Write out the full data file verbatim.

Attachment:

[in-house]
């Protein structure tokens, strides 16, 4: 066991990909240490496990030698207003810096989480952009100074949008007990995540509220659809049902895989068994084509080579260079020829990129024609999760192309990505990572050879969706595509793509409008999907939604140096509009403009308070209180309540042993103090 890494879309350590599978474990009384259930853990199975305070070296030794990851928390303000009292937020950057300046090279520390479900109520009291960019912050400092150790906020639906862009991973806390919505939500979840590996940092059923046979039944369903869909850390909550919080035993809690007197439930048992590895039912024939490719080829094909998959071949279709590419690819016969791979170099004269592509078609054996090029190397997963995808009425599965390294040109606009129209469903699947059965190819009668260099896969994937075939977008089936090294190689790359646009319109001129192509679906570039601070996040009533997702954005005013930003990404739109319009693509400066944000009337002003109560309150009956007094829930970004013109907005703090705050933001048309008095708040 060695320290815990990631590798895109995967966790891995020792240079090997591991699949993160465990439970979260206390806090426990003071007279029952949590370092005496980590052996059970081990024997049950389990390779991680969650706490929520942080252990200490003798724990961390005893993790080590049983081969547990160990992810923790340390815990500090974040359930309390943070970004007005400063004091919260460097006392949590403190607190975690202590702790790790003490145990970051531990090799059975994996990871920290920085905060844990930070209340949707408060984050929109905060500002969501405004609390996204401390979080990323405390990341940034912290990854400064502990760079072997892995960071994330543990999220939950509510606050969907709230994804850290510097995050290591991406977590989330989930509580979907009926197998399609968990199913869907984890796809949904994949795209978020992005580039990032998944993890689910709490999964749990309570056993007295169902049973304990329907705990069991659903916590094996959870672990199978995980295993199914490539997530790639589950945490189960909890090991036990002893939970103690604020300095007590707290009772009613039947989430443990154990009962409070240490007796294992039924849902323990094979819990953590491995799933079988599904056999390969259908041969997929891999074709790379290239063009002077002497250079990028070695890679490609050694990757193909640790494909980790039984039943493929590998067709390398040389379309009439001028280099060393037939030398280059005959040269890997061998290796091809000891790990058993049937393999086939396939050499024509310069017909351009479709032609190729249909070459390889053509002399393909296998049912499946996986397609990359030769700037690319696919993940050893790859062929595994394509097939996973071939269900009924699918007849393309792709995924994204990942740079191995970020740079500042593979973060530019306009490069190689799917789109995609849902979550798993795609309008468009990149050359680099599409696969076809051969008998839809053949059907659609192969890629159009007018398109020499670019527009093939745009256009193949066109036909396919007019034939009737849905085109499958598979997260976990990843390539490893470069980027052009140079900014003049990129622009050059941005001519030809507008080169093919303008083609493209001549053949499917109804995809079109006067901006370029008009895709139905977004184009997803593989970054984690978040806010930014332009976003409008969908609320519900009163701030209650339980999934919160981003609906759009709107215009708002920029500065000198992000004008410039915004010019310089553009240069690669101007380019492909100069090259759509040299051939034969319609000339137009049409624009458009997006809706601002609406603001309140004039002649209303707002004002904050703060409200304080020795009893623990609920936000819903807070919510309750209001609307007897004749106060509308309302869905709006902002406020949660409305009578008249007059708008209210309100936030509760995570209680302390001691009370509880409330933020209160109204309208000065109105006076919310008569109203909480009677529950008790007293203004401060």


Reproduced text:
[in-house]
């Protein structure tokens, strides 16, 4: 066991990909240490496990030698207003810096989480952009100074949008007990995540509220659809049902895989068994084509080579260079020829990129024609999760192309990505990572050879969706595509793509409008999907939604140096509009403009308070209180309540042993103090 890494879309350590599978474990009384259930853990199975305070070296030794990851928390303000009292937020950057300046090279520390479900109520009291960019912050400092150790906020639906862009991973806390919505939500979840590996940092059923046979039944369903869909850390909550919080035993809690007197439930048992590895039912024939490719080829094909998959071949279709590419690819016969791979170099004269592509078609054996090029190397997963995808009425599965390294040109606009129209469903699947059965190819009668260099896969994937075939977008089936090294190689790359646009319109001129192509679906570039601070996040009533997702954005005013930003990404739109319009693509400066944000009337002003109560309150009956007094829930970004013109907005703090705050933001048309008095708040 060695320290815990990631590798895109995967966790891995020792240079090997591991699949993160465990439970979260206390806090426990003071007279029952949590370092005496980590052996059970081990024997049950389990390779991680969650706490929520942080252990200490003798724990961390005893993790080590049983081969547990160990992810923790340390815990500090974040359930309390943070970004007005400063004091919260460097006392949590403190607190975690202590702790790790003490145990970051531990090799059975994996990871920290920085905060844990930070209340949707408060984050929109905060500002969501405004609390996204401390979080990323405390990341940034912290990854400064502990760079072997892995960071994330543990999220939950509510606050969907709230994804850290510097995050290591991406977590989330989930509580979907009926197998399609968990199913869907984890796809949904994949795209978020992005580039990032998944993890689910709490999964749990309570056993007295169902049973304990329907705990069991659903916590094996959870672990199978995980295993199914490539997530790639589950945490189960909890090991036990002893939970103690604020300095007590707290009772009613039947989430443990154990009962409070240490007796294992039924849902323990094979819990953590491995799933079988599904056999390969259908041969997929891999074709790379290239063009002077002497250079990028070695890679490609050694990757193909640790494909980790039984039943493929590998067709390398040389379309009439001028280099060393037939030398280059005959040269890997061998290796091809000891790990058993049937393999086939396939050499024509310069017909351009479709032609190729249909070459390889053509002399393909296998049912499946996986397609990359030769700037690319696919993940050893790859062929595994394509097939996973071939269900009924699918007849393309792709995924994204990942740079191995970020740079500042593979973060530019306009490069190689799917789109995609849902979550798993795609309008468009990149050359680099599409696969076809051969008998839809053949059907659609192969890629159009007018398109020499670019527009093939745009256009193949066109036909396919007019034939009737849905085109499958598979997260976990990843390539490893470069980027052009140079900014003049990129622009050059941005001519030809507008080169093919303008083609493209001549053949499917109804995809079109006067901006370029008009895709139905977004184009997803593989970054984690978040806010930014332009976003409008969908609320519900009163701030209650339980999934919160981003609906759009709107215009708002920029500065000198992000004008410039915004010019310089553009240069690669101007380019492909100069090259759509040299051939034969319609000339137009049409624009458009997006809706601002609406603001309140004039002649209303707002004002904050703060409200304080020795009893623990609920936000819903807070919510309750209001609307007897004749106060509308309302869905709006902002406020949660409305009578008249007059708008209210309100936030509760995570209680302390001691009370509880409330933020209160109204309208000065109105006076919310008569109203909480009677529950008790007293203004401060």